Introduction to Shares

Guide: Getting started

How do I go about investing in shares

There are four broad methods of investing in shares, only one of which involves you picking and buying them. Each way has different levels of involvement, and the corresponding risks and returns of each will vary. It is perfectly acceptable and very normal for people to hold investments in a range of vehicles.

Tracker Funds

The lowest level of research and involvement is to buy a tracker fund. These funds will closely mimic the performance of a certain index like the FTSE 100. Annual management fees tend to be quite low as you are not getting the benefit of the expertise of a fund manager.

General Funds

A bit more research is needed to select a General UK Fund. These type of funds invest in a broad spectrum of shares. Before selecting one you should be careful about looking over its past performance against the market as a whole. This is a more alternative to a tracker fund.

Specialist Funds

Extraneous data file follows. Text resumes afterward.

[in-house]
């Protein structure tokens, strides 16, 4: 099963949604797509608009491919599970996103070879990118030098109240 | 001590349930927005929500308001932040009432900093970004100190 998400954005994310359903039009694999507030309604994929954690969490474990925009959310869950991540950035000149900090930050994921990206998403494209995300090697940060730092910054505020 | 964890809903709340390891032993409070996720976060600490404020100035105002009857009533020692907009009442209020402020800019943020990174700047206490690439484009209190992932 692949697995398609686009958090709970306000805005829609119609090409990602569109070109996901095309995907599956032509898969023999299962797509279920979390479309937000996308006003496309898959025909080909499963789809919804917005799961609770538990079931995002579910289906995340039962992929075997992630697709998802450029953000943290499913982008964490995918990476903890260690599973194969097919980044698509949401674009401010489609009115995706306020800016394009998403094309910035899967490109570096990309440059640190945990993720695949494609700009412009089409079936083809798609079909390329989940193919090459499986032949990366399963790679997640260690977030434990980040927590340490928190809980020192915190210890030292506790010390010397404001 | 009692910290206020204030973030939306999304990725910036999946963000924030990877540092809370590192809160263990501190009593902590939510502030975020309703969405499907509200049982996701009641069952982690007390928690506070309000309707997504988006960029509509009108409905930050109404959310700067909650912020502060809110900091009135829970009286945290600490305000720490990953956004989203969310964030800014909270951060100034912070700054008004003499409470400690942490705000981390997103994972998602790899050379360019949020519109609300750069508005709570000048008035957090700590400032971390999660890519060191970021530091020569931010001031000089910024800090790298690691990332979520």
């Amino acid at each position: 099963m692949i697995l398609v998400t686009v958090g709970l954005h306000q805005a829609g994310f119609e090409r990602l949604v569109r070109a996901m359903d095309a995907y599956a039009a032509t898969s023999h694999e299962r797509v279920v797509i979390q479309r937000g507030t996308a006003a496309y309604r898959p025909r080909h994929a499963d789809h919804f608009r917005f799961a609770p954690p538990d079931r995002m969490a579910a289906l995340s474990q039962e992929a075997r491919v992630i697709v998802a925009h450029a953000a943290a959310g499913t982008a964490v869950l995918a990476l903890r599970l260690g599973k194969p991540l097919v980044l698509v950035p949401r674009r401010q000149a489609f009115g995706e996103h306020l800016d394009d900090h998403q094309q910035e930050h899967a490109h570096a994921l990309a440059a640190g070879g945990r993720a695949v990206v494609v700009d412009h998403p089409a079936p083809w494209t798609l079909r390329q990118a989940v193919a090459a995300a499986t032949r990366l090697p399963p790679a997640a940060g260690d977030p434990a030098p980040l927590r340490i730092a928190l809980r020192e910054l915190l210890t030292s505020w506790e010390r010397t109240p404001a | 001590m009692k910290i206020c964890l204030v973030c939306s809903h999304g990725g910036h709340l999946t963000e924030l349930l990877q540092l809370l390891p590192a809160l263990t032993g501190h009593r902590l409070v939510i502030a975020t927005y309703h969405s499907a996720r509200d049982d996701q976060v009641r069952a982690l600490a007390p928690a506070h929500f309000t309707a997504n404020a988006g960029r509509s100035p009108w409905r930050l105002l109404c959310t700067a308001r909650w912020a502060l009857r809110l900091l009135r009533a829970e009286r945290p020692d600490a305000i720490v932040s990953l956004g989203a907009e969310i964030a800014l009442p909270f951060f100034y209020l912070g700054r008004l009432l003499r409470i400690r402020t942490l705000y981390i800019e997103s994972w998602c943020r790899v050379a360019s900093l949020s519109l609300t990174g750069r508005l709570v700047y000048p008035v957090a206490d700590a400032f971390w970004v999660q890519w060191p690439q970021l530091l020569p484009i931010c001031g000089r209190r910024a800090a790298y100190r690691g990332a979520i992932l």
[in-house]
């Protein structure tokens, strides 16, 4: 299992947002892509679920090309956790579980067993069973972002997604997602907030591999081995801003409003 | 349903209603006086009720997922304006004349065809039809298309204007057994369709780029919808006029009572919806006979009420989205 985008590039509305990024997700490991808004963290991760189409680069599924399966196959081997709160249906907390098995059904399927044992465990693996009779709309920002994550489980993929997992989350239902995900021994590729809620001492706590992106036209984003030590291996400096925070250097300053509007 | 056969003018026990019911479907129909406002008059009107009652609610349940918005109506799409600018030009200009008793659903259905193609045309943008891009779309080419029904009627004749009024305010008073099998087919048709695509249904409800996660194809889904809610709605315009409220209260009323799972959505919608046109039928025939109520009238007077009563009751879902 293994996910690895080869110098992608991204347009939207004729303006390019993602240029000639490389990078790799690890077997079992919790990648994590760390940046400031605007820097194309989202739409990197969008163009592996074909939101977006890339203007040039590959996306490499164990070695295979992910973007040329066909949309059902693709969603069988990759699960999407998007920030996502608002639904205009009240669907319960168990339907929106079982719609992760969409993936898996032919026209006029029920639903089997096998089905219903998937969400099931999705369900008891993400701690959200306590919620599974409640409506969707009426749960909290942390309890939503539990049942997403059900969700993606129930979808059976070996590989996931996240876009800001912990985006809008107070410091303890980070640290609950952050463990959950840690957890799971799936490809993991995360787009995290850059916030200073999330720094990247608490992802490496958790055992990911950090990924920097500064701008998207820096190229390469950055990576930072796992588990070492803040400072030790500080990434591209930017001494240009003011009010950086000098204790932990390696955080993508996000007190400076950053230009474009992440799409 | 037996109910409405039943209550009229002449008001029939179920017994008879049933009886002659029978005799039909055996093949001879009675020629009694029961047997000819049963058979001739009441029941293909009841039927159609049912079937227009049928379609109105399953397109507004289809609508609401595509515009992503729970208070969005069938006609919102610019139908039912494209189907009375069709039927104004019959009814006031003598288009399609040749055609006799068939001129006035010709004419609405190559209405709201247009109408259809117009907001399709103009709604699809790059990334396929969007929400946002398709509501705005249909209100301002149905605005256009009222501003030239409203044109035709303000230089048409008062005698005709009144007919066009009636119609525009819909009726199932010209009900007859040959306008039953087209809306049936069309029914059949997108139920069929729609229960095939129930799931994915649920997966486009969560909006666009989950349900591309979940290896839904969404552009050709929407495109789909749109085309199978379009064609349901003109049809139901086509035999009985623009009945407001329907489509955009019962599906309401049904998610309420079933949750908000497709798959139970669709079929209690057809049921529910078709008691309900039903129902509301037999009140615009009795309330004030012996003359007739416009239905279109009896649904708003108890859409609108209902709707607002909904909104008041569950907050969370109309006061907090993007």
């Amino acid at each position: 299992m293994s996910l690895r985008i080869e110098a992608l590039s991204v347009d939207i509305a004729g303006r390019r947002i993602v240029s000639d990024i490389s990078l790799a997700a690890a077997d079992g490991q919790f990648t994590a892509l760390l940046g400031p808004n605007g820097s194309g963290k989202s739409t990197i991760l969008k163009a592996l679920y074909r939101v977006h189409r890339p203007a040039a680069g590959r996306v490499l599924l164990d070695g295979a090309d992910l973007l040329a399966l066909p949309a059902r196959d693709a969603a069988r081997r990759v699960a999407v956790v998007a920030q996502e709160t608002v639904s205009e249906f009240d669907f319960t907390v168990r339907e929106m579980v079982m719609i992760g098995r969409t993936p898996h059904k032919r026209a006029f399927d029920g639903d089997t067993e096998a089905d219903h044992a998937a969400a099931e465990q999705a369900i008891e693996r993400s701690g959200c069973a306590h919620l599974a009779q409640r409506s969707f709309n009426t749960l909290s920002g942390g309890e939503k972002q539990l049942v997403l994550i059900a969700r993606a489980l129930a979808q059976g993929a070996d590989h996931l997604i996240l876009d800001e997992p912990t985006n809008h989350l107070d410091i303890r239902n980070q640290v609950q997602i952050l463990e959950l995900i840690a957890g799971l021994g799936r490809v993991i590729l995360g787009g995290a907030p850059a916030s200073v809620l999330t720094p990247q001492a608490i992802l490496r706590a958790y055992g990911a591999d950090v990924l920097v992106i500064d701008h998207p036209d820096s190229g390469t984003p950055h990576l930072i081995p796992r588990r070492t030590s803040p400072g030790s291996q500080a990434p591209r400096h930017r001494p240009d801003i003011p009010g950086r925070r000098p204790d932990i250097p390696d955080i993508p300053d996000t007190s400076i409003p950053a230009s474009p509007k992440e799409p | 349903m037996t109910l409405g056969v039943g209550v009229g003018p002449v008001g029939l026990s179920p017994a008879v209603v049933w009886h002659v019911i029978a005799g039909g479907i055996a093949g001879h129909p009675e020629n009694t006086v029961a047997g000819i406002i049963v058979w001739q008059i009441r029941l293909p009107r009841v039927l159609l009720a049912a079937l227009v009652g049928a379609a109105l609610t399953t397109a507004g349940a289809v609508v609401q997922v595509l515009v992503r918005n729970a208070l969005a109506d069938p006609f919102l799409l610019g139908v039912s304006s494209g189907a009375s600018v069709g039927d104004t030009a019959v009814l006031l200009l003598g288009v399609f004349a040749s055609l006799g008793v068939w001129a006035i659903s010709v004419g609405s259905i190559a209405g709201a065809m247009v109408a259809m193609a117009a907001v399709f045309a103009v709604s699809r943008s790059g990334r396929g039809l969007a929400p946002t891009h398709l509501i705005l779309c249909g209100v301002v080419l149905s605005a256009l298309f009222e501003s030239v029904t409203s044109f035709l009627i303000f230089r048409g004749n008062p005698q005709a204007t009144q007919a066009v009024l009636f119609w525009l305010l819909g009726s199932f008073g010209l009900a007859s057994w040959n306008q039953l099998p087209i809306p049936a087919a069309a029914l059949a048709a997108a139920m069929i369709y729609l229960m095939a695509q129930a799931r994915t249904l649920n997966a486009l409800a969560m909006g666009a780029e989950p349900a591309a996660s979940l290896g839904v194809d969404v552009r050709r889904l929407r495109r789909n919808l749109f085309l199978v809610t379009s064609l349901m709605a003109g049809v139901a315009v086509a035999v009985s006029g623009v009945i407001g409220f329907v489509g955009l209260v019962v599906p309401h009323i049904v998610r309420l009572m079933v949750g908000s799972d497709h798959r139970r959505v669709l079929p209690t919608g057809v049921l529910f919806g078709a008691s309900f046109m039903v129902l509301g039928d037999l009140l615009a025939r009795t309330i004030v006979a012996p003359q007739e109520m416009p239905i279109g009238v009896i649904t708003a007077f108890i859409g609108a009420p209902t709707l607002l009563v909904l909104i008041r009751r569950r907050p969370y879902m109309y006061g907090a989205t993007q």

These require more involvement from you. They specialise in certain regions or sectors such as Asian markets or mining stocks. These funds can get you into markets which would otherwise be difficult to access. The fund managers will give you the benefit of their expertise in their specialist field. These are typically the most expensive funds

Direct Investment

One of the fastest growing area of equity investment is buying shares directly. This is typically the cheapest way to invest as it has the advantage of cutting out the middle man. Virtually all other investments are based on someone investing in shares on your behalf.

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